I am going to chase a rabbit trail here.  We are at a crossroad in our country. Socialism is attractive to many who want “food.” They hear the word “free” and they jump on board. But hear me when I say nothing is free. The Jews paid for their food with hard labor. You will pay for yours with taxes from sparse earnings from companies where you work; government controlled companies struggling because of heavy taxes, and lack of autonomy. Those who are in favor of socialism are listening to a millionaire hypocrite, and although fiscal equality sounds good I doubt even you would work eight hours a day to support someone who would rather get what you earn for free.

But what we read in Exodus isn’t just about free stuff. There is an eternal lesson here. That manna that was given from God was Israel’s salvation. That water that came out of a rock came because God provided. Their victory in war wasn’t because they were superior soldiers. That victory was God’s.

The lesson here is that God IS salvation, and there is no other. There may be easier ways to live here on this earth. But there is no other way to the Father, no other door to Heaven. You can take what God offers, or leave it. Just beware. if you reject what God offers, you might have “food” for a while…

but that “food” won’t last for eternity.

 

I AM and Me (Exodus 6)

This year I am reading my mother’s Bible. After she went to live with Jesus in 1996, I took her Bible home with me, and it’s sat on my shelf all these years. So this year, I decided to read through God’s Word and see the things Mom marked, the verses she underlined. Today I read the first of her underlined verses.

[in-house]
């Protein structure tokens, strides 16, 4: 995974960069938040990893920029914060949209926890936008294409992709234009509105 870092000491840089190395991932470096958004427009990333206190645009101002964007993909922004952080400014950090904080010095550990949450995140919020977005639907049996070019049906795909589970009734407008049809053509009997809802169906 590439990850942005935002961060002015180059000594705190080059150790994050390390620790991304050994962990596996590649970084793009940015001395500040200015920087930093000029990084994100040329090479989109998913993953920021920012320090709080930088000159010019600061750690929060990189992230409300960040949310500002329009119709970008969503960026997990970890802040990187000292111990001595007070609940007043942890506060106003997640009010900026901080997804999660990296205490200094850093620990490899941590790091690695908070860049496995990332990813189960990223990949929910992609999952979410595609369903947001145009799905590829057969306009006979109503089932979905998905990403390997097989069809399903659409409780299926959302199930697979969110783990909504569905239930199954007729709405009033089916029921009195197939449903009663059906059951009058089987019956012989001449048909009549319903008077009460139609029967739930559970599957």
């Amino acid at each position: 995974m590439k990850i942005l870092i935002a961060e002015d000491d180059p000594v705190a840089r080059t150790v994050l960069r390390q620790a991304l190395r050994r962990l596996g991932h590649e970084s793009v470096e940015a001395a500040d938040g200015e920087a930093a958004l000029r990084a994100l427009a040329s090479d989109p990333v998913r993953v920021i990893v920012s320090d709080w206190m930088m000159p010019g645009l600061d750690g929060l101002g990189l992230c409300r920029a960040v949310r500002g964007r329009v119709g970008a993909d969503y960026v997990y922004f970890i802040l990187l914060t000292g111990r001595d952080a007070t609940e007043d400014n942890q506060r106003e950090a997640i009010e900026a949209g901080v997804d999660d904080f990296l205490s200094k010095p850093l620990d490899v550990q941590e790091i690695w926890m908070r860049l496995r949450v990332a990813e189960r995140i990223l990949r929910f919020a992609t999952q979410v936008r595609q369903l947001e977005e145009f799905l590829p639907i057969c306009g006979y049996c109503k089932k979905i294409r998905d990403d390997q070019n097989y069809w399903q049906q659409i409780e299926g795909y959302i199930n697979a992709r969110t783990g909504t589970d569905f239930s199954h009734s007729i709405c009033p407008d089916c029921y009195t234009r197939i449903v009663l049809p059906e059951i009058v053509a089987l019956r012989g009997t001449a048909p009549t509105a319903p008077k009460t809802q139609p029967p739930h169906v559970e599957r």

Mom underlined the things in chapter 6 that God said about Himself: “I am the Lord,” “I’ve heard your groanings,” “I remember my promises to you,” “I will free you,” “I will take you as my own,” “I am the Lord your God.”

I wish I knew what those verses meant to Mom, what was happening in her life when she underlined them. I wish I could talk to her. I can’t. So I asked God to speak to me about what He wants me to know about these verses that were special to my mother.

God is.

People have tried to deny that fact, but the truth is  – God exists. He is exactly who He says He is. Fighting against that truth is as futile as arguing that the sun doesn’t produce light and warmth, that trees that lose their leaves in fall, don’t bud again every spring. You simply can’t argue against what is.

God is.

He tells us His name is I AM. He is what He is. Period.